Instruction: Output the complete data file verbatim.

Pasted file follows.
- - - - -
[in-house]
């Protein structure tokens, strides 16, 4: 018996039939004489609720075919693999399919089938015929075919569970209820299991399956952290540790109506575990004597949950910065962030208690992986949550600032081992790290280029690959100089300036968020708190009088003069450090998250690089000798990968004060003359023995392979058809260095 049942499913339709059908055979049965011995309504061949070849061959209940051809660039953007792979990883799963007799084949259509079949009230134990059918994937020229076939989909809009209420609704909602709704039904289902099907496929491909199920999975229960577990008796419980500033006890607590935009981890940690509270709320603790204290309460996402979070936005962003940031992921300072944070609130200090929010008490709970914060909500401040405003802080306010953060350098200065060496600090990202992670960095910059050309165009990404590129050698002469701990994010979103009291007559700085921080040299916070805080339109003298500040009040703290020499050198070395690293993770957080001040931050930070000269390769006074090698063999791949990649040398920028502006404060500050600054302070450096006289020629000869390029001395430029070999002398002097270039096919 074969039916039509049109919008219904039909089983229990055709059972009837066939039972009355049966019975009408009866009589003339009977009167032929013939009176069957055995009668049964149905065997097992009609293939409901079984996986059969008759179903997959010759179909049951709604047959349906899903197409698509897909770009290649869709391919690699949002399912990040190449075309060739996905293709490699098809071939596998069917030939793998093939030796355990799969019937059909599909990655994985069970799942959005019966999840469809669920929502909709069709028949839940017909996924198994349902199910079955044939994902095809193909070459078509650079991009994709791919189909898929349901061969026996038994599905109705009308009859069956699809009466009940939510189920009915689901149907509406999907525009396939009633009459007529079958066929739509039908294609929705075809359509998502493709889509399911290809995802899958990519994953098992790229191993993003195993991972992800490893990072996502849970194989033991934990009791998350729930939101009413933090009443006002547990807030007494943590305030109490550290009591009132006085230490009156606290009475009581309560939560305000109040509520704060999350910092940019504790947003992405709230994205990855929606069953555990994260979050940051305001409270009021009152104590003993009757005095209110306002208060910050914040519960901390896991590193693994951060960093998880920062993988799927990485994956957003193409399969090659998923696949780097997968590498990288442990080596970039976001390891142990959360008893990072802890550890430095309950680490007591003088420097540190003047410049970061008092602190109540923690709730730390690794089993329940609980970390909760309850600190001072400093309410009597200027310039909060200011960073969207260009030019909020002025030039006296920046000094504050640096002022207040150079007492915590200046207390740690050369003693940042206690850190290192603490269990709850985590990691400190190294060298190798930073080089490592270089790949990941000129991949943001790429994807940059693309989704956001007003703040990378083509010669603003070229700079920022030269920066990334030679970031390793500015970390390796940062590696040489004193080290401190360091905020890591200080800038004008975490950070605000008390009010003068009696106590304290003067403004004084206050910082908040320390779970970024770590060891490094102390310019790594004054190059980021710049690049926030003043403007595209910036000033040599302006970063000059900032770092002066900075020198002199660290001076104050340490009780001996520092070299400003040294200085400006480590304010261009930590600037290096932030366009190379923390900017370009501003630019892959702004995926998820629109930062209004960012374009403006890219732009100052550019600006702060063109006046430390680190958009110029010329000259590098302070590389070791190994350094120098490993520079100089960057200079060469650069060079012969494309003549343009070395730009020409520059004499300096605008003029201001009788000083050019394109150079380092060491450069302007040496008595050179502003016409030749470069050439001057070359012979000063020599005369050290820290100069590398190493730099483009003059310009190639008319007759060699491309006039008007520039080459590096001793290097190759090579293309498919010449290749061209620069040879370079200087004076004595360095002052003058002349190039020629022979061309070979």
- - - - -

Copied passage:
[in-house]
């Protein structure tokens, strides 16, 4: 018996039939004489609720075919693999399919089938015929075919569970209820299991399956952290540790109506575990004597949950910065962030208690992986949550600032081992790290280029690959100089300036968020708190009088003069450090998250690089000798990968004060003359023995392979058809260095 049942499913339709059908055979049965011995309504061949070849061959209940051809660039953007792979990883799963007799084949259509079949009230134990059918994937020229076939989909809009209420609704909602709704039904289902099907496929491909199920999975229960577990008796419980500033006890607590935009981890940690509270709320603790204290309460996402979070936005962003940031992921300072944070609130200090929010008490709970914060909500401040405003802080306010953060350098200065060496600090990202992670960095910059050309165009990404590129050698002469701990994010979103009291007559700085921080040299916070805080339109003298500040009040703290020499050198070395690293993770957080001040931050930070000269390769006074090698063999791949990649040398920028502006404060500050600054302070450096006289020629000869390029001395430029070999002398002097270039096919 074969039916039509049109919008219904039909089983229990055709059972009837066939039972009355049966019975009408009866009589003339009977009167032929013939009176069957055995009668049964149905065997097992009609293939409901079984996986059969008759179903997959010759179909049951709604047959349906899903197409698509897909770009290649869709391919690699949002399912990040190449075309060739996905293709490699098809071939596998069917030939793998093939030796355990799969019937059909599909990655994985069970799942959005019966999840469809669920929502909709069709028949839940017909996924198994349902199910079955044939994902095809193909070459078509650079991009994709791919189909898929349901061969026996038994599905109705009308009859069956699809009466009940939510189920009915689901149907509406999907525009396939009633009459007529079958066929739509039908294609929705075809359509998502493709889509399911290809995802899958990519994953098992790229191993993003195993991972992800490893990072996502849970194989033991934990009791998350729930939101009413933090009443006002547990807030007494943590305030109490550290009591009132006085230490009156606290009475009581309560939560305000109040509520704060999350910092940019504790947003992405709230994205990855929606069953555990994260979050940051305001409270009021009152104590003993009757005095209110306002208060910050914040519960901390896991590193693994951060960093998880920062993988799927990485994956957003193409399969090659998923696949780097997968590498990288442990080596970039976001390891142990959360008893990072802890550890430095309950680490007591003088420097540190003047410049970061008092602190109540923690709730730390690794089993329940609980970390909760309850600190001072400093309410009597200027310039909060200011960073969207260009030019909020002025030039006296920046000094504050640096002022207040150079007492915590200046207390740690050369003693940042206690850190290192603490269990709850985590990691400190190294060298190798930073080089490592270089790949990941000129991949943001790429994807940059693309989704956001007003703040990378083509010669603003070229700079920022030269920066990334030679970031390793500015970390390796940062590696040489004193080290401190360091905020890591200080800038004008975490950070605000008390009010003068009696106590304290003067403004004084206050910082908040320390779970970024770590060891490094102390310019790594004054190059980021710049690049926030003043403007595209910036000033040599302006970063000059900032770092002066900075020198002199660290001076104050340490009780001996520092070299400003040294200085400006480590304010261009930590600037290096932030366009190379923390900017370009501003630019892959702004995926998820629109930062209004960012374009403006890219732009100052550019600006702060063109006046430390680190958009110029010329000259590098302070590389070791190994350094120098490993520079100089960057200079060469650069060079012969494309003549343009070395730009020409520059004499300096605008003029201001009788000083050019394109150079380092060491450069302007040496008595050179502003016409030749470069050439001057070359012979000063020599005369050290820290100069590398190493730099483009003059310009190639008319007759060699491309006039008007520039080459590096001793290097190759090579293309498919010449290749061209620069040879370079200087004076004595360095002052003058002349190039020629022979061309070979």